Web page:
How to Use Social Media to Grow a Medical Practice

In today’s digital world, consumers are much less reliant on traditional forms of marketing. Advanced mobile technology and the rise of smartphones have made content accessible around the clock. This means that marketing demands have changed and so should your strategies – especially if you are in the healthcare industry.

As a medical marketer and content creator, I help medical professionals grow their brands and reach more patients through the use of social media. I’ve been creating daily content for years in a variety of healthcare and medical fields. My experience in the industry has taught me a lot about what works and what doesn’t. Here are a few of my DOs and DON’Ts every healthcare and medial professional should know about.


  • Ignore social media. The medical field probably isn’t the first thing that comes to mind when you think of marketing. The truth is, health is a business like any other and you need to be growing your brand on social media. Facebook, Twitter and other advertising platforms offer affordable and highly targeted ways to reach more patients. Put together a plan just for social media. Outline your goals and how you’ll determine success.
  • Jump on every social platform. Snapchat is NOT going to help grow your practice (at least not in the way you’d hope). I recommend sticking to Facebook, Twitter and LinkedIn. Facebook is a great way to reach more patients and LinkedIn helps prove authority in the field. You should be putting content on both.
  • Post protected information. This is big so let me say it again, DON’T post protected information. The first rule of using social media in healthcare is to never disclose protected information on social media. HIPAA Privacy Rule prohibits the use of PHI (protected health information) on social media. This means that any PHI posted needs to be at the (written) consent of the patient. Remember that photos of patients or PHI that could appear in the background of staff or patient photos can also violate HIPAA on social media.
  • Respond to reviews. You really need to know the rules on engagement and social media. Someone asking about office hours or a link to your last blog post would be fine to respond publicly. What you can’t do is respond to a patient’s review of their experience with you or your practice. It doesn’t matter if the review is good or bad. Don’t do anything on social media acknowledging that the person is or was a patient. That breaks confidentiality. You can do things like change the settings on your Facebook Page so no comments are allowed (or need approval) so you control what’s being posted on your page.


  • Have photo authorization forms. Authorization is necessary where disclosure is made to the public. This applies even if you don’t post the patient’s name. Remember that the rules for marketing and advertising are the same for public display. This means that those cute holiday cards parents send into their pediatrician on display in the waiting room could (technically) violate privacy. When you create your consent form, be sure to include 1) what the patient is specifically authorizing, 2) the purpose of the authorization/photo, 3) the ability to revoke the authorization with expiration date, 4) the opportunity to receive a copy and 6) who, specifically, the patient is giving authorization to. Be very specific. (Disclaimer: I’m a social media marketer, not an attorney. This isn’t meant to be legal advice. When in doubt, ask a lawyer.)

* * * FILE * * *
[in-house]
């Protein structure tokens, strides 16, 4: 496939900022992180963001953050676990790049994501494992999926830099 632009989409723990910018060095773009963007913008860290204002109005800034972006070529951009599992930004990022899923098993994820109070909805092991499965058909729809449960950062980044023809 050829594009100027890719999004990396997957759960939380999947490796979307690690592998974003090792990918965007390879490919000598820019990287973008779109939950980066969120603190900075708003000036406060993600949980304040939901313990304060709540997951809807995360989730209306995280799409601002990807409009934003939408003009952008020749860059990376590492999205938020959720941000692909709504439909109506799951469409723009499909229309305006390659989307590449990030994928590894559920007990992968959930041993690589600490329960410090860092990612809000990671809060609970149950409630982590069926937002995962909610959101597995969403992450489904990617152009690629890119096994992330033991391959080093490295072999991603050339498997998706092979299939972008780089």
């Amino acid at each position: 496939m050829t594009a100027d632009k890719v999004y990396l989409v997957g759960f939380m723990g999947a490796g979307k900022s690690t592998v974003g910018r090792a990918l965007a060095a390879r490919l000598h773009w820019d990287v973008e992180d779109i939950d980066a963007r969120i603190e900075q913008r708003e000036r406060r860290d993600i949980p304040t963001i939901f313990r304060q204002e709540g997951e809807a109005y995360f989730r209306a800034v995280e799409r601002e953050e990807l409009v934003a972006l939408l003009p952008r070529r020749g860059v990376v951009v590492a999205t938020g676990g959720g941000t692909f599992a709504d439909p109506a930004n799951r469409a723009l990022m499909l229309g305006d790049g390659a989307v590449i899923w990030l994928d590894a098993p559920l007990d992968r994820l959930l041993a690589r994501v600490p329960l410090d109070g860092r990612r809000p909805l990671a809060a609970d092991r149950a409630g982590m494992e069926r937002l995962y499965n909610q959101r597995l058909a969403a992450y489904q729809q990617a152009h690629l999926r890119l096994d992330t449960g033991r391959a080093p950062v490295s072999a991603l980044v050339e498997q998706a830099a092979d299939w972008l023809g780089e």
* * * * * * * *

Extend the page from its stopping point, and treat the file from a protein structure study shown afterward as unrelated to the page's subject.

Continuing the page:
• Humanize your brand. Healthcare and medicine are, arguably, some of the most advanced and complicated fields of study. With that being said, stay away from medical jargon. Know your audience. Explain complicated conditions and terms in easy-to-follow ways. Lead with compassion and tailor to emotions in your content. Tell stories and share tips to help you connect.
  • Create strategic content. Good content is planned content. Quality content can help you increate brand visibility, connect with your audience, create authority in your field and grow your business. Content drives conversions. Develop a content calendar you can use each week and be sure to push out a weekly blog. Constantly sharing news articles is not a marketing strategy. This helps push out other people’s content, not yours!
  • Hire a professional. Quality content creation and social media management will take hours out of your day. In order for social media marketing to work, you need to devote your attention which is hard to do when you are a medical professional. It’s worth outsourcing the task to someone who can really help you grow so you can focus on what you do best.

Remember, potential patients want answers and they go to the Internet to find them. Become the voice of authority in your field. Attract new patients and gain more exposure by creating quality content with up-to-date information that they are seeking.

About the Author…

Nicole Bigar Orban

Nicole Bigar Orban

Social Media Marketing Consultant, Owner, Digital Content Creator

Nicole Bigar Orban founded Bigar Creative in 2014 fueled by passion to help businesses grow their brands.

Nicole specializes in medical and healthcare digital marketing with a specific focus and interest in the mental health field. She oversees and manages all client accounts and extends her services beyond social media account management to offer content writing, blogging, design, special event marketing and consulting services.

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